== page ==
Surface plasmon resonance for the characterization of bacterial polysaccharide antigens: a review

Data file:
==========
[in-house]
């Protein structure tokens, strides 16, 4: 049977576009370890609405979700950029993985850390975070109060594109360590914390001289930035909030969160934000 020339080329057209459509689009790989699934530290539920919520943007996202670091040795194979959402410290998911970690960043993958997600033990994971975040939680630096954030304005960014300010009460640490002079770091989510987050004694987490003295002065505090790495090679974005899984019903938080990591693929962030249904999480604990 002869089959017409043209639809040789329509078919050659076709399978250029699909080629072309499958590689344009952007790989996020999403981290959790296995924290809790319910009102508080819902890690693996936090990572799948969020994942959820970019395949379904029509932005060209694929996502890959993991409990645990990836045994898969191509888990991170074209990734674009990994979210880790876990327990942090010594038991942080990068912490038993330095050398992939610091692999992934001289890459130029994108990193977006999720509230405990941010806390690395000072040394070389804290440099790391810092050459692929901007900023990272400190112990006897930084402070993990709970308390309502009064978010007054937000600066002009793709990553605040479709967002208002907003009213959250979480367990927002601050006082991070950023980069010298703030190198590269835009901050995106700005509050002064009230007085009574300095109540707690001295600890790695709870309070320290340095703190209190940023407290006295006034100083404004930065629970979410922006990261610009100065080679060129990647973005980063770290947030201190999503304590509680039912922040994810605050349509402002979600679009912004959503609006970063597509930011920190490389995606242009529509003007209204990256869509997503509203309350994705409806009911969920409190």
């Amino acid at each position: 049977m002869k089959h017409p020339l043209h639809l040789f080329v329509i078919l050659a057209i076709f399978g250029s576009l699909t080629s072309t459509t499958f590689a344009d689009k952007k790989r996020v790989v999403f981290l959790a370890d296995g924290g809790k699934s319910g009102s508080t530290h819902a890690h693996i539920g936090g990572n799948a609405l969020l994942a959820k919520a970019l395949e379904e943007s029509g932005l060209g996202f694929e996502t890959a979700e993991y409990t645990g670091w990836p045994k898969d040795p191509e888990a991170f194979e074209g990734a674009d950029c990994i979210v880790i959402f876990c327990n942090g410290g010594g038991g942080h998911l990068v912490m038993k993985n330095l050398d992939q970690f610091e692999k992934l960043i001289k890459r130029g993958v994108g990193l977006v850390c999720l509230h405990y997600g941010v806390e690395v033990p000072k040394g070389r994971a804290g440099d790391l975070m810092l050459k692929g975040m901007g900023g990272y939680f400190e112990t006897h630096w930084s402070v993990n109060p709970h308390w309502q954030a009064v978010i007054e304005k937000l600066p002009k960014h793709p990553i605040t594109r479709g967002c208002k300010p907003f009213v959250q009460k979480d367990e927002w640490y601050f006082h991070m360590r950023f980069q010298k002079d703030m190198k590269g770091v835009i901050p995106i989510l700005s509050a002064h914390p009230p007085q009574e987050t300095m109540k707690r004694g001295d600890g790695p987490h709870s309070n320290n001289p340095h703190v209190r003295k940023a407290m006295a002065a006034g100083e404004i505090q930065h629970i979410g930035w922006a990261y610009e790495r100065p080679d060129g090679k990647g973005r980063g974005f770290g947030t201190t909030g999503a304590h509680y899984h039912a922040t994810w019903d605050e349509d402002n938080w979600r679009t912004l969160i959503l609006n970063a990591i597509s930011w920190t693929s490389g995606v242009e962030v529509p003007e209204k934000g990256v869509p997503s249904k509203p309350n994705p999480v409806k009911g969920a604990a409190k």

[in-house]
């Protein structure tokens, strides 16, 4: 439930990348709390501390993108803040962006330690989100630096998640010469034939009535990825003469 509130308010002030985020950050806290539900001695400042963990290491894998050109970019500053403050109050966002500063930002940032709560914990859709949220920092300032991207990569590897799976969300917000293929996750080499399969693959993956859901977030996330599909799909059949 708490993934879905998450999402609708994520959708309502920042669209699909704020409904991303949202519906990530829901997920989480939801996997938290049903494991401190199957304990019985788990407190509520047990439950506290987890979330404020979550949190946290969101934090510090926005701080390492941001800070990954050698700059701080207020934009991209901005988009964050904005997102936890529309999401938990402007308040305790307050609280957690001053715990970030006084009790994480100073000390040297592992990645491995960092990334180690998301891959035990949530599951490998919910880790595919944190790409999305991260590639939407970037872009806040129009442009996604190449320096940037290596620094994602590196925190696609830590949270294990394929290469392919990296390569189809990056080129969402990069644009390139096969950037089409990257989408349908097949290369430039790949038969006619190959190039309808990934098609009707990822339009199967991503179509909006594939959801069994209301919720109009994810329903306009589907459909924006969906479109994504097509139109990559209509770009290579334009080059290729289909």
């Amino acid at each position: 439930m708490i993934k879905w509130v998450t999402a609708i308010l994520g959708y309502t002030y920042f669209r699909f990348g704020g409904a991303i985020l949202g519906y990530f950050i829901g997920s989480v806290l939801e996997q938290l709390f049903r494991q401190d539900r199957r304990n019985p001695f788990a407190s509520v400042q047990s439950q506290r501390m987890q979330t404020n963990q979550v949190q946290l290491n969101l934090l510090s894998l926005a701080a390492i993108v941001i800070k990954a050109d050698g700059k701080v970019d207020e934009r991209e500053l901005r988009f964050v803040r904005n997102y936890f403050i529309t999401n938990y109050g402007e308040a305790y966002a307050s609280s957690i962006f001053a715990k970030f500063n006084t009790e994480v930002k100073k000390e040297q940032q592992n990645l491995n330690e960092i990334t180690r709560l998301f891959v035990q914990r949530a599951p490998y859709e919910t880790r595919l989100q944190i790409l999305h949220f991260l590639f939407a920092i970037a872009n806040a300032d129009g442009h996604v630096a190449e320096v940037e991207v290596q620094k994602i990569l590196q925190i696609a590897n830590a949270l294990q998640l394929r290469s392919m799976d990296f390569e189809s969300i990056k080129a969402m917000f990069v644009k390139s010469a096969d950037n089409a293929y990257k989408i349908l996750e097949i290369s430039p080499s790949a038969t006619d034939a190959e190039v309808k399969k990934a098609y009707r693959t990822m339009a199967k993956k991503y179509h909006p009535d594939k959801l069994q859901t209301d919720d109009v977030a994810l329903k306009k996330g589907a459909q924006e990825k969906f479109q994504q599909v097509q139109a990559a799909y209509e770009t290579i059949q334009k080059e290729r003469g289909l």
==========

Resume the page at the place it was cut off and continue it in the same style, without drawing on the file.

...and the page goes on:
Carbohydrates, in the form of oligosaccharides, polysaccharides and lipopolysaccharides, are ubiquitous components of the cell surface of bacteria. In the last 30 years polysaccharide-based vaccines have proven to be highly safe and efficacious against bacterial infections like meningitis and pneumonia. Surface plasmon resonance (SPR) analysers have emerged as powerful tools for the characterization of label-free biomolecular interactions, enabling the dynamics of complex formation and dissociation to be monitored in real-time. A wide variety of sensor chips are currently available for many applications. Nevertheless, biosensors with nucleophilic functionalities, such as amino groups, could be useful to extend the SPR applicability. Using selected examples, this review gives an overview of significant applications of conventional flow SPR to investigate the specific interactions of bacterial polysaccharide antigens. SPR has made significant progress in the last two decades and is now becoming a relevant technology for developing immunological assays for in-depth characterization of carbohydrate antigens.